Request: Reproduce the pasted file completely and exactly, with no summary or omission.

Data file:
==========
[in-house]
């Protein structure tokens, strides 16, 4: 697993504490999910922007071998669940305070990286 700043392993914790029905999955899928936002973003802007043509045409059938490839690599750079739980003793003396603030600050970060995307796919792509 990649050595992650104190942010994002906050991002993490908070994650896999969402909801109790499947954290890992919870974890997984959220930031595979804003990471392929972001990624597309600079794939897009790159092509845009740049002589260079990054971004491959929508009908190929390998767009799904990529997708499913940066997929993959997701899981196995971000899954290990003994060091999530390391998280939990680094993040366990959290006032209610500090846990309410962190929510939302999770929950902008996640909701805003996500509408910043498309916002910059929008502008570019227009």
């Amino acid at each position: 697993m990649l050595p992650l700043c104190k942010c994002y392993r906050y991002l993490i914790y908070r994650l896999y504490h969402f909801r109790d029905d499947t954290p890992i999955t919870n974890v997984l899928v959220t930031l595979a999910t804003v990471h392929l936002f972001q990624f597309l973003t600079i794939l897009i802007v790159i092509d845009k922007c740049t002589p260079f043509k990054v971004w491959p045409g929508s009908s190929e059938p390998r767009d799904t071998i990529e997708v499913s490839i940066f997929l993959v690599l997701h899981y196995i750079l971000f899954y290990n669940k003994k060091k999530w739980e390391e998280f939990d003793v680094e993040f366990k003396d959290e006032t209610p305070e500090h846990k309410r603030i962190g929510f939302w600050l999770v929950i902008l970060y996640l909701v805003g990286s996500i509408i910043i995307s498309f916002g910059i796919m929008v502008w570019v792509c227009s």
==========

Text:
[in-house]
């Protein structure tokens, strides 16, 4: 697993504490999910922007071998669940305070990286 700043392993914790029905999955899928936002973003802007043509045409059938490839690599750079739980003793003396603030600050970060995307796919792509 990649050595992650104190942010994002906050991002993490908070994650896999969402909801109790499947954290890992919870974890997984959220930031595979804003990471392929972001990624597309600079794939897009790159092509845009740049002589260079990054971004491959929508009908190929390998767009799904990529997708499913940066997929993959997701899981196995971000899954290990003994060091999530390391998280939990680094993040366990959290006032209610500090846990309410962190929510939302999770929950902008996640909701805003996500509408910043498309916002910059929008502008570019227009």
């Amino acid at each position: 697993m990649l050595p992650l700043c104190k942010c994002y392993r906050y991002l993490i914790y908070r994650l896999y504490h969402f909801r109790d029905d499947t954290p890992i999955t919870n974890v997984l899928v959220t930031l595979a999910t804003v990471h392929l936002f972001q990624f597309l973003t600079i794939l897009i802007v790159i092509d845009k922007c740049t002589p260079f043509k990054v971004w491959p045409g929508s009908s190929e059938p390998r767009d799904t071998i990529e997708v499913s490839i940066f997929l993959v690599l997701h899981y196995i750079l971000f899954y290990n669940k003994k060091k999530w739980e390391e998280f939990d003793v680094e993040f366990k003396d959290e006032t209610p305070e500090h846990k309410r603030i962190g929510f939302w600050l999770v929950i902008l970060y996640l909701v805003g990286s996500i509408i910043i995307s498309f916002g910059i796919m929008v502008w570019v792509c227009s």